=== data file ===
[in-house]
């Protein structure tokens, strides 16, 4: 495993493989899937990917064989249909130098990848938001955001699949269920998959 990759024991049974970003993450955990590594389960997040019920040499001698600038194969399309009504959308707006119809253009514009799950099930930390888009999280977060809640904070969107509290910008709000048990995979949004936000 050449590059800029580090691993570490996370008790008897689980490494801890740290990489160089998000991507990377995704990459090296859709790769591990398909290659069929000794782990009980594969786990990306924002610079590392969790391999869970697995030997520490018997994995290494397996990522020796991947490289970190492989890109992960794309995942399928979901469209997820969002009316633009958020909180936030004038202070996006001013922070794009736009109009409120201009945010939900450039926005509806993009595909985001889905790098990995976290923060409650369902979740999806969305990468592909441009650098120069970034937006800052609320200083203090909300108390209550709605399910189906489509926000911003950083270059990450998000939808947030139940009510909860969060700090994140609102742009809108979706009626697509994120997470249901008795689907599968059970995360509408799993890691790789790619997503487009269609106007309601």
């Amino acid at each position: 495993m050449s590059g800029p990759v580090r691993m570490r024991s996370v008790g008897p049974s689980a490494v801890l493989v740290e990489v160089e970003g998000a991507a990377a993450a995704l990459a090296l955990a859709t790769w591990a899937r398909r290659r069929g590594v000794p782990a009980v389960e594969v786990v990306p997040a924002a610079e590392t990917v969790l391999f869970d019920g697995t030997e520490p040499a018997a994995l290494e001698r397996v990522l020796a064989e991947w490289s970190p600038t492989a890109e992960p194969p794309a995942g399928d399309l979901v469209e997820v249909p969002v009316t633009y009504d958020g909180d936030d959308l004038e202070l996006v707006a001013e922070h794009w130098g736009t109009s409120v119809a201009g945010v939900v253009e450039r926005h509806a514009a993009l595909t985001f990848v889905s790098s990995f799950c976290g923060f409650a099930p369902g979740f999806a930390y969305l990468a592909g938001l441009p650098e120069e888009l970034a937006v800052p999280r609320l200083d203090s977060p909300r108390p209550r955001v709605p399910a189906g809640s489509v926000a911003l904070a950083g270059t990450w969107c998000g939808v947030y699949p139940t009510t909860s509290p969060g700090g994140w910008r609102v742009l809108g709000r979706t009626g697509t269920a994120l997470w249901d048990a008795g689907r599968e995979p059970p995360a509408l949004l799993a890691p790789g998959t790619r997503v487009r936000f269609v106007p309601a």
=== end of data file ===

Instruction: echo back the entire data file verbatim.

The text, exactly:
[in-house]
């Protein structure tokens, strides 16, 4: 495993493989899937990917064989249909130098990848938001955001699949269920998959 990759024991049974970003993450955990590594389960997040019920040499001698600038194969399309009504959308707006119809253009514009799950099930930390888009999280977060809640904070969107509290910008709000048990995979949004936000 050449590059800029580090691993570490996370008790008897689980490494801890740290990489160089998000991507990377995704990459090296859709790769591990398909290659069929000794782990009980594969786990990306924002610079590392969790391999869970697995030997520490018997994995290494397996990522020796991947490289970190492989890109992960794309995942399928979901469209997820969002009316633009958020909180936030004038202070996006001013922070794009736009109009409120201009945010939900450039926005509806993009595909985001889905790098990995976290923060409650369902979740999806969305990468592909441009650098120069970034937006800052609320200083203090909300108390209550709605399910189906489509926000911003950083270059990450998000939808947030139940009510909860969060700090994140609102742009809108979706009626697509994120997470249901008795689907599968059970995360509408799993890691790789790619997503487009269609106007309601």
């Amino acid at each position: 495993m050449s590059g800029p990759v580090r691993m570490r024991s996370v008790g008897p049974s689980a490494v801890l493989v740290e990489v160089e970003g998000a991507a990377a993450a995704l990459a090296l955990a859709t790769w591990a899937r398909r290659r069929g590594v000794p782990a009980v389960e594969v786990v990306p997040a924002a610079e590392t990917v969790l391999f869970d019920g697995t030997e520490p040499a018997a994995l290494e001698r397996v990522l020796a064989e991947w490289s970190p600038t492989a890109e992960p194969p794309a995942g399928d399309l979901v469209e997820v249909p969002v009316t633009y009504d958020g909180d936030d959308l004038e202070l996006v707006a001013e922070h794009w130098g736009t109009s409120v119809a201009g945010v939900v253009e450039r926005h509806a514009a993009l595909t985001f990848v889905s790098s990995f799950c976290g923060f409650a099930p369902g979740f999806a930390y969305l990468a592909g938001l441009p650098e120069e888009l970034a937006v800052p999280r609320l200083d203090s977060p909300r108390p209550r955001v709605p399910a189906g809640s489509v926000a911003l904070a950083g270059t990450w969107c998000g939808v947030y699949p139940t009510t909860s509290p969060g700090g994140w910008r609102v742009l809108g709000r979706t009626g697509t269920a994120l997470w249901d048990a008795g689907r599968e995979p059970p995360a509408l949004l799993a890691p790789g998959t790619r997503v487009r936000f269609v106007p309601a």